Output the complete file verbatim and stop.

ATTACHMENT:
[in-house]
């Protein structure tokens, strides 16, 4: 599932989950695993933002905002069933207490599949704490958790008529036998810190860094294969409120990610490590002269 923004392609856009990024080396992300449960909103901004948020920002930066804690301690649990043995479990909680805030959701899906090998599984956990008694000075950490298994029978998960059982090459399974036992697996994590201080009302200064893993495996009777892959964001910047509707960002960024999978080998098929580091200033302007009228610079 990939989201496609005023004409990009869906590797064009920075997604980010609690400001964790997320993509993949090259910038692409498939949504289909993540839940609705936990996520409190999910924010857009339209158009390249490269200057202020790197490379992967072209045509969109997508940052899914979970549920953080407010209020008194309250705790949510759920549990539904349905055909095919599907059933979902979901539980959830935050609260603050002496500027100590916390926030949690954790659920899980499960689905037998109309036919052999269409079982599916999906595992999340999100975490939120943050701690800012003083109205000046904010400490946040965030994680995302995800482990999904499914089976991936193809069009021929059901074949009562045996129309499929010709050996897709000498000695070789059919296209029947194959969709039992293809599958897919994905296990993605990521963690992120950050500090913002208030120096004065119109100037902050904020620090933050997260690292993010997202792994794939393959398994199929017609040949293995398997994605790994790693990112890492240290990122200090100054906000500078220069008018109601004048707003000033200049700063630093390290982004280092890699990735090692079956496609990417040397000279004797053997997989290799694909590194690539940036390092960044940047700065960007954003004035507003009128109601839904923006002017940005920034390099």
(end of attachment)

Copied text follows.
[in-house]
């Protein structure tokens, strides 16, 4: 599932989950695993933002905002069933207490599949704490958790008529036998810190860094294969409120990610490590002269 923004392609856009990024080396992300449960909103901004948020920002930066804690301690649990043995479990909680805030959701899906090998599984956990008694000075950490298994029978998960059982090459399974036992697996994590201080009302200064893993495996009777892959964001910047509707960002960024999978080998098929580091200033302007009228610079 990939989201496609005023004409990009869906590797064009920075997604980010609690400001964790997320993509993949090259910038692409498939949504289909993540839940609705936990996520409190999910924010857009339209158009390249490269200057202020790197490379992967072209045509969109997508940052899914979970549920953080407010209020008194309250705790949510759920549990539904349905055909095919599907059933979902979901539980959830935050609260603050002496500027100590916390926030949690954790659920899980499960689905037998109309036919052999269409079982599916999906595992999340999100975490939120943050701690800012003083109205000046904010400490946040965030994680995302995800482990999904499914089976991936193809069009021929059901074949009562045996129309499929010709050996897709000498000695070789059919296209029947194959969709039992293809599958897919994905296990993605990521963690992120950050500090913002208030120096004065119109100037902050904020620090933050997260690292993010997202792994794939393959398994199929017609040949293995398997994605790994790693990112890492240290990122200090100054906000500078220069008018109601004048707003000033200049700063630093390290982004280092890699990735090692079956496609990417040397000279004797053997997989290799694909590194690539940036390092960044940047700065960007954003004035507003009128109601839904923006002017940005920034390099």